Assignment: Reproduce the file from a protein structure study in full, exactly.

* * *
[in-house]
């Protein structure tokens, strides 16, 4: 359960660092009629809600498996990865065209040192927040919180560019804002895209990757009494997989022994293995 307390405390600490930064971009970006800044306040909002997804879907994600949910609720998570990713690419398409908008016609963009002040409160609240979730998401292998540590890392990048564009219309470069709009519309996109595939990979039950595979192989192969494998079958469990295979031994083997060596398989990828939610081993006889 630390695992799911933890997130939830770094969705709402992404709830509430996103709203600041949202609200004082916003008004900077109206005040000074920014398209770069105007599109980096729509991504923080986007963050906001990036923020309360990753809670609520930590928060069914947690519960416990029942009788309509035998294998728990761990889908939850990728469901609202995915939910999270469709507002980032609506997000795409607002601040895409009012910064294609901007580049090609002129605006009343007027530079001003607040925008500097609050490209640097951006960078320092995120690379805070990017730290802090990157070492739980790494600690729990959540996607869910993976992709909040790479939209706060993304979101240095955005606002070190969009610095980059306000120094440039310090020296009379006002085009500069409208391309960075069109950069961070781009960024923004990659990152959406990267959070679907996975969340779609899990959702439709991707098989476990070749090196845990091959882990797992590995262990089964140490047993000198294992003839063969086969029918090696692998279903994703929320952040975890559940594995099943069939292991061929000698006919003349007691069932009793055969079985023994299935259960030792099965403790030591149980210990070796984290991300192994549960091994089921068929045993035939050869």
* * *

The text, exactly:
[in-house]
């Protein structure tokens, strides 16, 4: 359960660092009629809600498996990865065209040192927040919180560019804002895209990757009494997989022994293995 307390405390600490930064971009970006800044306040909002997804879907994600949910609720998570990713690419398409908008016609963009002040409160609240979730998401292998540590890392990048564009219309470069709009519309996109595939990979039950595979192989192969494998079958469990295979031994083997060596398989990828939610081993006889 630390695992799911933890997130939830770094969705709402992404709830509430996103709203600041949202609200004082916003008004900077109206005040000074920014398209770069105007599109980096729509991504923080986007963050906001990036923020309360990753809670609520930590928060069914947690519960416990029942009788309509035998294998728990761990889908939850990728469901609202995915939910999270469709507002980032609506997000795409607002601040895409009012910064294609901007580049090609002129605006009343007027530079001003607040925008500097609050490209640097951006960078320092995120690379805070990017730290802090990157070492739980790494600690729990959540996607869910993976992709909040790479939209706060993304979101240095955005606002070190969009610095980059306000120094440039310090020296009379006002085009500069409208391309960075069109950069961070781009960024923004990659990152959406990267959070679907996975969340779609899990959702439709991707098989476990070749090196845990091959882990797992590995262990089964140490047993000198294992003839063969086969029918090696692998279903994703929320952040975890559940594995099943069939292991061929000698006919003349007691069932009793055969079985023994299935259960030792099965403790030591149980210990070796984290991300192994549960091994089921068929045993035939050869």